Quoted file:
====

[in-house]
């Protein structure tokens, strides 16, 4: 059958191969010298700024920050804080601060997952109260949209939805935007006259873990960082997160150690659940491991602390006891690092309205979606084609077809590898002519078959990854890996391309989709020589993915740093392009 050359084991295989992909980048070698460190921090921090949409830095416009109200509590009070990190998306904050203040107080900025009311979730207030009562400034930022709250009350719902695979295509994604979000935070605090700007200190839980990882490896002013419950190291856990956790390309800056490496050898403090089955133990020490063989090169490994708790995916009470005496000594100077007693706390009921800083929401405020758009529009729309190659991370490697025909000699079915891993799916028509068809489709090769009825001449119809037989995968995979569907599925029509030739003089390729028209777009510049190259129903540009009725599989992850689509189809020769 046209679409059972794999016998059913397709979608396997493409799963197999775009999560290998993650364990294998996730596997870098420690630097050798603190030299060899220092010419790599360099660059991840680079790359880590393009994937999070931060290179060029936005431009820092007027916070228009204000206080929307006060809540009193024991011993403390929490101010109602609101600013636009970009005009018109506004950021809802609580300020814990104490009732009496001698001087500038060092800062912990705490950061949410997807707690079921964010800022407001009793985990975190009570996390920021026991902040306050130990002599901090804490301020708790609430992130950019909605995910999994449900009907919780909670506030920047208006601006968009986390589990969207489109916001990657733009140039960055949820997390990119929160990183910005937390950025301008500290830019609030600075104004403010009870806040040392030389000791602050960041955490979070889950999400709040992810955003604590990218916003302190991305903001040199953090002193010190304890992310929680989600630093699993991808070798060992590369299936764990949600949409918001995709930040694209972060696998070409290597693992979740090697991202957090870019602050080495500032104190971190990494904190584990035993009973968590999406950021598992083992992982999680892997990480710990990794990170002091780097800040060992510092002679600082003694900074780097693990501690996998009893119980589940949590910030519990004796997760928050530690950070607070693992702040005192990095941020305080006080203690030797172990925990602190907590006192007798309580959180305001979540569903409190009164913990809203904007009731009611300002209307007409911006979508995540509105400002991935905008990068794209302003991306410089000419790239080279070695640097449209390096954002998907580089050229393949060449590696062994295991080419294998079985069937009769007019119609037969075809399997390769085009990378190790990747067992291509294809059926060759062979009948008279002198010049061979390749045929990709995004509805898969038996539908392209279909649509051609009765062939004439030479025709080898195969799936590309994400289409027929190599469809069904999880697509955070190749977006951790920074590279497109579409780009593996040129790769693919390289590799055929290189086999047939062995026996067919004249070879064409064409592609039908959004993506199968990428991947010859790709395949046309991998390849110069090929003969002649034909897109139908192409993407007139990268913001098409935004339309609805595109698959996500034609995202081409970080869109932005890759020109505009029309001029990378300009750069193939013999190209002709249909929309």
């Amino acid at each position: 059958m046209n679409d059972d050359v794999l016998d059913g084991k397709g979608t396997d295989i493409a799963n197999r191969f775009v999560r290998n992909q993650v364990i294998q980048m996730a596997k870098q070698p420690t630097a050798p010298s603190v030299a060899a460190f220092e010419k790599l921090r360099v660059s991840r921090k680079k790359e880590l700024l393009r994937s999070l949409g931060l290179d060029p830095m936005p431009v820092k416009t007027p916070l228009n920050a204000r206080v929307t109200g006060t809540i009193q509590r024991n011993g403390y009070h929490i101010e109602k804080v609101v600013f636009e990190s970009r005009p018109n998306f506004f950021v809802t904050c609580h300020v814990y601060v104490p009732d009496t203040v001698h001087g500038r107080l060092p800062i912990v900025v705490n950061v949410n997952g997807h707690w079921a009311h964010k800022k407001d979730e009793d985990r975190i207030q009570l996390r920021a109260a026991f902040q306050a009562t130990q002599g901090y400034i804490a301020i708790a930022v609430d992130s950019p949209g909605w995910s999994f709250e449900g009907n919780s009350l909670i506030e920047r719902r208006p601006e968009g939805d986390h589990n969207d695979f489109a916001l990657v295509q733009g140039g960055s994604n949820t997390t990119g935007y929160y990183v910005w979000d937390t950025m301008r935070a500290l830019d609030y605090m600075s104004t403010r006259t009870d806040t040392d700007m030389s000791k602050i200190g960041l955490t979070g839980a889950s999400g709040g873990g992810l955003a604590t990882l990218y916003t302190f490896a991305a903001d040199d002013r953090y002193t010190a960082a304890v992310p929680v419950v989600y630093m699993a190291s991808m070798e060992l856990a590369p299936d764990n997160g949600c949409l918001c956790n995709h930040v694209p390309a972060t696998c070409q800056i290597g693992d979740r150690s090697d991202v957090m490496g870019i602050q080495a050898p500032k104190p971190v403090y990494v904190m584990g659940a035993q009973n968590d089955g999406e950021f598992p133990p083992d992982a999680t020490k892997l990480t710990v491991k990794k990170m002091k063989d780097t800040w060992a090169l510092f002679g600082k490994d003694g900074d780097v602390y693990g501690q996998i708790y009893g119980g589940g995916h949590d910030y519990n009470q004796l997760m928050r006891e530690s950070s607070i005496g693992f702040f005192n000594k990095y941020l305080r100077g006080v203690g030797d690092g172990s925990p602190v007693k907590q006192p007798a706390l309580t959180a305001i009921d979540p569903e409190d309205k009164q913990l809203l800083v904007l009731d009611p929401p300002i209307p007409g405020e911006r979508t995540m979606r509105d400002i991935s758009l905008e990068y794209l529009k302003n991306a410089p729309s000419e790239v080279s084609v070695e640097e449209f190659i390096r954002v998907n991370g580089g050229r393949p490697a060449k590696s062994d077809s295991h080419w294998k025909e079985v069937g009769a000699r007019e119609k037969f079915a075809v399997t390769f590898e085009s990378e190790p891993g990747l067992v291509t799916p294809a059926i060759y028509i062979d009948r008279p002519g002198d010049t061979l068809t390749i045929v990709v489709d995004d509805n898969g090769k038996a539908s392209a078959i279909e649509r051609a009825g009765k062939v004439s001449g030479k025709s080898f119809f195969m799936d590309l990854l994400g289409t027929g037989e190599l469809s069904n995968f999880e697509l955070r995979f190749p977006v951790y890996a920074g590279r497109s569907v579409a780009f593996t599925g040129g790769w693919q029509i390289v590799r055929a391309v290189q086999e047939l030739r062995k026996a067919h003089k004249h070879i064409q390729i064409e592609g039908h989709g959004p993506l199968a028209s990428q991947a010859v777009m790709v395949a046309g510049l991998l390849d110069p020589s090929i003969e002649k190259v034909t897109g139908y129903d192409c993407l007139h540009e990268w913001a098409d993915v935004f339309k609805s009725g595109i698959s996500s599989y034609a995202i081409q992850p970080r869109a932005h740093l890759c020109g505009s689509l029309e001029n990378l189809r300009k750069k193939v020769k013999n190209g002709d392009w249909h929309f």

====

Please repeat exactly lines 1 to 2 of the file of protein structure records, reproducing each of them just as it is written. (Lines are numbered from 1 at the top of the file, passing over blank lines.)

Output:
[in-house]
């Protein structure tokens, strides 16, 4: 059958191969010298700024920050804080601060997952109260949209939805935007006259873990960082997160150690659940491991602390006891690092309205979606084609077809590898002519078959990854890996391309989709020589993915740093392009 050359084991295989992909980048070698460190921090921090949409830095416009109200509590009070990190998306904050203040107080900025009311979730207030009562400034930022709250009350719902695979295509994604979000935070605090700007200190839980990882490896002013419950190291856990956790390309800056490496050898403090089955133990020490063989090169490994708790995916009470005496000594100077007693706390009921800083929401405020758009529009729309190659991370490697025909000699079915891993799916028509068809489709090769009825001449119809037989995968995979569907599925029509030739003089390729028209777009510049190259129903540009009725599989992850689509189809020769 046209679409059972794999016998059913397709979608396997493409799963197999775009999560290998993650364990294998996730596997870098420690630097050798603190030299060899220092010419790599360099660059991840680079790359880590393009994937999070931060290179060029936005431009820092007027916070228009204000206080929307006060809540009193024991011993403390929490101010109602609101600013636009970009005009018109506004950021809802609580300020814990104490009732009496001698001087500038060092800062912990705490950061949410997807707690079921964010800022407001009793985990975190009570996390920021026991902040306050130990002599901090804490301020708790609430992130950019909605995910999994449900009907919780909670506030920047208006601006968009986390589990969207489109916001990657733009140039960055949820997390990119929160990183910005937390950025301008500290830019609030600075104004403010009870806040040392030389000791602050960041955490979070889950999400709040992810955003604590990218916003302190991305903001040199953090002193010190304890992310929680989600630093699993991808070798060992590369299936764990949600949409918001995709930040694209972060696998070409290597693992979740090697991202957090870019602050080495500032104190971190990494904190584990035993009973968590999406950021598992083992992982999680892997990480710990990794990170002091780097800040060992510092002679600082003694900074780097693990501690996998009893119980589940949590910030519990004796997760928050530690950070607070693992702040005192990095941020305080006080203690030797172990925990602190907590006192007798309580959180305001979540569903409190009164913990809203904007009731009611300002209307007409911006979508995540509105400002991935905008990068794209302003991306410089000419790239080279070695640097449209390096954002998907580089050229393949060449590696062994295991080419294998079985069937009769007019119609037969075809399997390769085009990378190790990747067992291509294809059926060759062979009948008279002198010049061979390749045929990709995004509805898969038996539908392209279909649509051609009765062939004439030479025709080898195969799936590309994400289409027929190599469809069904999880697509955070190749977006951790920074590279497109579409780009593996040129790769693919390289590799055929290189086999047939062995026996067919004249070879064409064409592609039908959004993506199968990428991947010859790709395949046309991998390849110069090929003969002649034909897109139908192409993407007139990268913001098409935004339309609805595109698959996500034609995202081409970080869109932005890759020109505009029309001029990378300009750069193939013999190209002709249909929309």